Venue information
Soho Theatre
21 Dean Street, London, W1D 3NE
t: 0870 429 6883
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Cost £15
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Fresh from a highly-acclaimed run at the Edinburgh Fringe, The Political History of Smack and Crack now transfers to Soho Theatre. This angry, funny love-song explores a lost generation annihilated by the heroin epidemic in Manchester, following a pair of star-crossed lovers from 1981 to the present day.

The arresting play, both entertaining and urgent, from writer Ed Edwards, crackles with authenticity inspired by Edwards’ own road to recovery. Directed by Cressida Brown, this two-hander, starring Eve Steele and Neil Bell, begins in 1980s Moss Side at the epicentre of the working-class riots - an uprising which spread to London, Birmingham, Leeds, Liverpool and many more – and follows the pair through their eventual struggles on the streets of Manchester.

The energetic Northern humour of Edwards’ writing illuminates his own experiences of rehab, narcotics dependency, and three and a half years in jail in the early 1990s. Funny and relevant the play is also striking in terms of its form. The bold style of the third person narration takes on a more desperate overtone as the two protagonists begin to tell their own story.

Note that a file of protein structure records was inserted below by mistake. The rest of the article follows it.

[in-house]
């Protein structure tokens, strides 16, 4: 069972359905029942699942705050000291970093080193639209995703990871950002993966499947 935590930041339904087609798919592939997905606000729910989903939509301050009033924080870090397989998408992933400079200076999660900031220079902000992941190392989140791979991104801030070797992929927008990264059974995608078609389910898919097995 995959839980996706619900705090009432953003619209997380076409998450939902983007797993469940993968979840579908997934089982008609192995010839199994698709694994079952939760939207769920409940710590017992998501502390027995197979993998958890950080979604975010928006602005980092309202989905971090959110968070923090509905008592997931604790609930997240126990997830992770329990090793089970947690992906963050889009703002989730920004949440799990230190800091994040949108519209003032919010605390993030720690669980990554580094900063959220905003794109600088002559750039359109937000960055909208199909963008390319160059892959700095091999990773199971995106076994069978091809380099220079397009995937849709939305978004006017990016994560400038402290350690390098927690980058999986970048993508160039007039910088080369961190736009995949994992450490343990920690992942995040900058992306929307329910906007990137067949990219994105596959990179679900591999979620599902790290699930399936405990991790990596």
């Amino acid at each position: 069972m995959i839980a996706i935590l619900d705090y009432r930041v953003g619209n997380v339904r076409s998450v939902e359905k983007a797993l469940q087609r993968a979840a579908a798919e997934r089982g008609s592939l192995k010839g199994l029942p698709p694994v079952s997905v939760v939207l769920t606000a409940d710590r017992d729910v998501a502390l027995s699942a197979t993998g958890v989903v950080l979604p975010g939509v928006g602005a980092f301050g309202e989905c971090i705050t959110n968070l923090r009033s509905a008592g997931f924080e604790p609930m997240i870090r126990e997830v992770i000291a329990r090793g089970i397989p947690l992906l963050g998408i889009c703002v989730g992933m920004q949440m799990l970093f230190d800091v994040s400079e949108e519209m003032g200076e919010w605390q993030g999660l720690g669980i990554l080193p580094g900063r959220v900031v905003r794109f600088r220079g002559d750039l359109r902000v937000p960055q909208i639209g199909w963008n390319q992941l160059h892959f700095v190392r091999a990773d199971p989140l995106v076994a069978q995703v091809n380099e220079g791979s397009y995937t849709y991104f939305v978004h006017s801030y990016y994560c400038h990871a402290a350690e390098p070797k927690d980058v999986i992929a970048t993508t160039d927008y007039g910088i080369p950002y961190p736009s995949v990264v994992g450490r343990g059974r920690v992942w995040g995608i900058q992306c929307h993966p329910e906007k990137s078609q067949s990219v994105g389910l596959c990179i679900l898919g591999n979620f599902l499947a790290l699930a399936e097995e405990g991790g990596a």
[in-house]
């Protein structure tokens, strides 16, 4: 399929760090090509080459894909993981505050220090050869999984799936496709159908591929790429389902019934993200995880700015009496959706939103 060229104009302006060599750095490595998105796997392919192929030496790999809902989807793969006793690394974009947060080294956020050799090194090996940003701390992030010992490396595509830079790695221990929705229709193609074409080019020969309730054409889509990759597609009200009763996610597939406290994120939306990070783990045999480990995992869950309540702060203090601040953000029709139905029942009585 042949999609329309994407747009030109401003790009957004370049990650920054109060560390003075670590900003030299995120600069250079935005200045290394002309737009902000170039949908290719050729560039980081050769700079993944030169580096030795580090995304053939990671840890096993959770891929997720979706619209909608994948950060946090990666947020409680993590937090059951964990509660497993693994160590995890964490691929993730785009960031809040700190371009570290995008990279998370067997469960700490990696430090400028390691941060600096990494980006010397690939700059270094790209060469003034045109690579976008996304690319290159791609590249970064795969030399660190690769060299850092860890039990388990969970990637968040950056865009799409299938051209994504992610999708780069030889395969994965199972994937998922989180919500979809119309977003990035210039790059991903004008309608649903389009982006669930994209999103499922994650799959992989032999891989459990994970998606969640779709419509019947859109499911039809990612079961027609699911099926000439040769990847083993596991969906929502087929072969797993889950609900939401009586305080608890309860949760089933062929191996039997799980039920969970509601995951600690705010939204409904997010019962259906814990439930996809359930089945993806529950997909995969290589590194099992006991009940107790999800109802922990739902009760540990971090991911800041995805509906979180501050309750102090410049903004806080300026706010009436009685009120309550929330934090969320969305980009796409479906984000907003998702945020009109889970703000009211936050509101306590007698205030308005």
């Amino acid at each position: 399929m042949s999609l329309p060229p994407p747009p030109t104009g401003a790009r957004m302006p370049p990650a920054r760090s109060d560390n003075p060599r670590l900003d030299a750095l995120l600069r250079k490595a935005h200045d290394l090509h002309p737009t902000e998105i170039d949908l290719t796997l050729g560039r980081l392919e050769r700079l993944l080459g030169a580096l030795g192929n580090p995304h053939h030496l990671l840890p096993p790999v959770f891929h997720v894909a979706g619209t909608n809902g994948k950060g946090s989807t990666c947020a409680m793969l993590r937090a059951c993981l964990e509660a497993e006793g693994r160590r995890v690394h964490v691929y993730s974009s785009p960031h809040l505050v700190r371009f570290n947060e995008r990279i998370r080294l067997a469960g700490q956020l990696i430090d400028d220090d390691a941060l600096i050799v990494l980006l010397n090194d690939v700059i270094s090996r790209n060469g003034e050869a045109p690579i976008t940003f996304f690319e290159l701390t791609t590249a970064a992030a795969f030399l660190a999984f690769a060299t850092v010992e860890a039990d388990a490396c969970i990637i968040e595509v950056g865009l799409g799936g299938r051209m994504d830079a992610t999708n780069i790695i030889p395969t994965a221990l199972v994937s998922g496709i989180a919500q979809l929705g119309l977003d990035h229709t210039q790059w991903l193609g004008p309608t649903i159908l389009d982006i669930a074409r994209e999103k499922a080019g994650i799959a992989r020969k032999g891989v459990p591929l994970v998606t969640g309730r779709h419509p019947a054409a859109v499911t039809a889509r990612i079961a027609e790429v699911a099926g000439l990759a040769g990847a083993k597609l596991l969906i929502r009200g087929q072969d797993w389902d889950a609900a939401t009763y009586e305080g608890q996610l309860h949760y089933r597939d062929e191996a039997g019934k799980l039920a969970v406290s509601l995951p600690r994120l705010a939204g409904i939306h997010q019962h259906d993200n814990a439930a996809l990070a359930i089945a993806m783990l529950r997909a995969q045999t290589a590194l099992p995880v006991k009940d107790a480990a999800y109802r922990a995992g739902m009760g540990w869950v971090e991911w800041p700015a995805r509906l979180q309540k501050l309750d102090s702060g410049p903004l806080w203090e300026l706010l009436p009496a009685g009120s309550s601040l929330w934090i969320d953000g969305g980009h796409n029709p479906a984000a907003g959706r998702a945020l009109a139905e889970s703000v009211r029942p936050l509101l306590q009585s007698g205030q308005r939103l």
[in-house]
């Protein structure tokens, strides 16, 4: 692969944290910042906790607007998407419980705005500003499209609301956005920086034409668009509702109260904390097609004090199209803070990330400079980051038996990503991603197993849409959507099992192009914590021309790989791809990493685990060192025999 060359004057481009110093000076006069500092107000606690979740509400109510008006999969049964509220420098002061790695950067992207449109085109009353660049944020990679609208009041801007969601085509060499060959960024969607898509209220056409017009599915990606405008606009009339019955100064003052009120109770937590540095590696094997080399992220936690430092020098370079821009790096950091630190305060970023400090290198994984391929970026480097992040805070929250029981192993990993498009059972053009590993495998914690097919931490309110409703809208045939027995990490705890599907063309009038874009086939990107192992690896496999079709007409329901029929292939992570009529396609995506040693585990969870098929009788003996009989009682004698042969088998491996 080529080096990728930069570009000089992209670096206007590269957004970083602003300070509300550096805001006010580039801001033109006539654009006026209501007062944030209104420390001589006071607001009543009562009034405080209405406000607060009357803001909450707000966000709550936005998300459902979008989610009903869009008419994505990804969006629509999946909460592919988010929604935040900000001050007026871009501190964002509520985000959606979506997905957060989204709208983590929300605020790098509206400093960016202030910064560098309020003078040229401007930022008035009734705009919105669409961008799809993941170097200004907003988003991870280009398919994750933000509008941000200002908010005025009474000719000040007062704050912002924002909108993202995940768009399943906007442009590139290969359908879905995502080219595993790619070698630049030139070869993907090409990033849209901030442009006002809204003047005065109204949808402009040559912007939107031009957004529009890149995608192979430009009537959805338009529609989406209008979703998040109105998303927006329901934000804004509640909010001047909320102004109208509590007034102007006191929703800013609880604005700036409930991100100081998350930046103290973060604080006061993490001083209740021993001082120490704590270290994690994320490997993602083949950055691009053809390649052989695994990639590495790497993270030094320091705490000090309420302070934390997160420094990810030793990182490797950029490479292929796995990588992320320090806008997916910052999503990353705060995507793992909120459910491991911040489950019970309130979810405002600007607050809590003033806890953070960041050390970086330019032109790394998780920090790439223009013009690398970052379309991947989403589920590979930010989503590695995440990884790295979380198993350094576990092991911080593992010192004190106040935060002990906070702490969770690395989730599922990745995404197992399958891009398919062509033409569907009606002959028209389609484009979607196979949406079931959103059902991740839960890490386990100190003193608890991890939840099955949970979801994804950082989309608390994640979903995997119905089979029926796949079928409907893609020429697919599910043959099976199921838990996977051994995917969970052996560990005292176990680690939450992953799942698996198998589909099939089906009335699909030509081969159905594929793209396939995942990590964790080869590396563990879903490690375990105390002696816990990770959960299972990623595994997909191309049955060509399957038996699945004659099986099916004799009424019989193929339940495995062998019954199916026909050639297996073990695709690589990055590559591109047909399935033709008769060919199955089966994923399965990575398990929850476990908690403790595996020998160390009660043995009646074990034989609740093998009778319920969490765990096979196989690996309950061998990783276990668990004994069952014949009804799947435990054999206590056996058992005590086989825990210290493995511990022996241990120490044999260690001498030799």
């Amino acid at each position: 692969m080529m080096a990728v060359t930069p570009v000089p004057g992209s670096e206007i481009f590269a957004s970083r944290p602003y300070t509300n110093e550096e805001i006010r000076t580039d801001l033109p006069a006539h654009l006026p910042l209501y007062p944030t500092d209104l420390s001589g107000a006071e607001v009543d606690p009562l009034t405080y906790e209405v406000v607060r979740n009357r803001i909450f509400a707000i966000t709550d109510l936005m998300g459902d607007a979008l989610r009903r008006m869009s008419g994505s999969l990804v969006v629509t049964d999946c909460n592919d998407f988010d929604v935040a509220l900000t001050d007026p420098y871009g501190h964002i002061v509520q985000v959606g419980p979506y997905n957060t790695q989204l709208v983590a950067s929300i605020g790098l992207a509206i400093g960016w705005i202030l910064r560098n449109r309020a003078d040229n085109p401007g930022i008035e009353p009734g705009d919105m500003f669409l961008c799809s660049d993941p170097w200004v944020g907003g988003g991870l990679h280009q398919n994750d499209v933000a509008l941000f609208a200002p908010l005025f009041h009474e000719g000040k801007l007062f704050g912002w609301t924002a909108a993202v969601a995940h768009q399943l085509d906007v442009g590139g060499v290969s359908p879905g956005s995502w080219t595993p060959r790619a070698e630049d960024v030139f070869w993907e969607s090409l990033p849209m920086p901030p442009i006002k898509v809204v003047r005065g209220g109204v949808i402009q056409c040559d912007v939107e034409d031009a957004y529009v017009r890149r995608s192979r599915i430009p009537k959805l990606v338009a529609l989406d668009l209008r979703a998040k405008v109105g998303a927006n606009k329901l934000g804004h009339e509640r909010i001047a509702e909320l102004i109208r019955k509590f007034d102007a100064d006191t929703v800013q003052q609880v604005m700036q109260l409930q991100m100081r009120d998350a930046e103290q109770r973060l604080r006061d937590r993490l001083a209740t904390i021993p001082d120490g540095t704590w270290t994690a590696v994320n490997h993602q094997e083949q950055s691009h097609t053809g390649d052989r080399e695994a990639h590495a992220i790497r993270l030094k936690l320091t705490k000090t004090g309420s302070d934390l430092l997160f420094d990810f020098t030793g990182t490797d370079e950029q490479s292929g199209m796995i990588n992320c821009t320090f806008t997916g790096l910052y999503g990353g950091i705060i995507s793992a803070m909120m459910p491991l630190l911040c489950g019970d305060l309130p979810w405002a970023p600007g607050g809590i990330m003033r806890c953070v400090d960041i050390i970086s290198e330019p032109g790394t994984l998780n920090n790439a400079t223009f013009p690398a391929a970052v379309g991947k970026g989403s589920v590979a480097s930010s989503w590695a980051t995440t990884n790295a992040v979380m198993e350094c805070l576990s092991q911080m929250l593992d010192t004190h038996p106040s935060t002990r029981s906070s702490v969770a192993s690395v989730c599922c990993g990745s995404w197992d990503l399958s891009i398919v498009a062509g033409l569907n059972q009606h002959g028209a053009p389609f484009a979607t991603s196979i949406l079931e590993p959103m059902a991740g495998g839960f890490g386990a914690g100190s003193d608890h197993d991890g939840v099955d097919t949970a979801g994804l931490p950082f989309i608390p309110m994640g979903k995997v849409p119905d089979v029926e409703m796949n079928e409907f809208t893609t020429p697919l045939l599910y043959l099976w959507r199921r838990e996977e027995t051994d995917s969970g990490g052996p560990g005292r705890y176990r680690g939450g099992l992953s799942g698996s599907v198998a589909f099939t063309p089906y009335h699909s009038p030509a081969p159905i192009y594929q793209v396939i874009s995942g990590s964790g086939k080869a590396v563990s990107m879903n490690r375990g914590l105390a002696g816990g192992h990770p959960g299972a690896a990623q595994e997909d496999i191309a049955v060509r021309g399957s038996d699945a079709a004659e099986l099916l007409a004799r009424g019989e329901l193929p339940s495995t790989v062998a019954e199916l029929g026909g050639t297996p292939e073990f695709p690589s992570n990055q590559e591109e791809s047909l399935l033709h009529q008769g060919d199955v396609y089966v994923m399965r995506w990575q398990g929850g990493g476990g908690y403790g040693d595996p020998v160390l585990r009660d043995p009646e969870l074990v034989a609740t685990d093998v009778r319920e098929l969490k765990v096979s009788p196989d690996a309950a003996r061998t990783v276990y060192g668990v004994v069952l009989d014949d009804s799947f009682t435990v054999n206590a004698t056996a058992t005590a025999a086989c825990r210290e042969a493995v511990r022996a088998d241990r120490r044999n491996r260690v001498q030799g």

The company comments, We are immensely grateful that the Edinburgh audiences have so enjoyed our show and that it has given us the profile to reach an even wider audience in London. After Soho we hope to reach even more communities and regions that were directly struck by the heroin epidemic of the 80s. Both Most Wanted and Offstage are committed to unheard voices reaching the stage. Edinburgh has allowed us to continue doing this. Watch this space!

Through cycles of addiction and recovery, The Political History of Smack and Crack uses the playwright’s own experience of narcotics dependency to examine how the politics of the 80s trapped people in poverty and addiction. This is particularly poignant and relevant in this time of political uncertainty and deepening inequality; the production allows us to consider past acts of rebellion against the status quo.

Bell and Steele conjure the world around them in a kinetic and captivating set of performances… As a love story it’s unexpectedly tender; as a social history its shockingly dark; as a piece of theatre it’s excellent (★★★★ The Scotsman).

[There's] maybe nothing better at the whole festival... riotously entertaining and deeply moving (★★★★★ The Stage).

Following its run at Soho Theatre, The Political History of Smack and Crack will transfer to the city from which it was born, Manchester where it will play at the Mustard Tree - a local refuge providing care for people trapped by homelessness, dependency and poverty since 1994.
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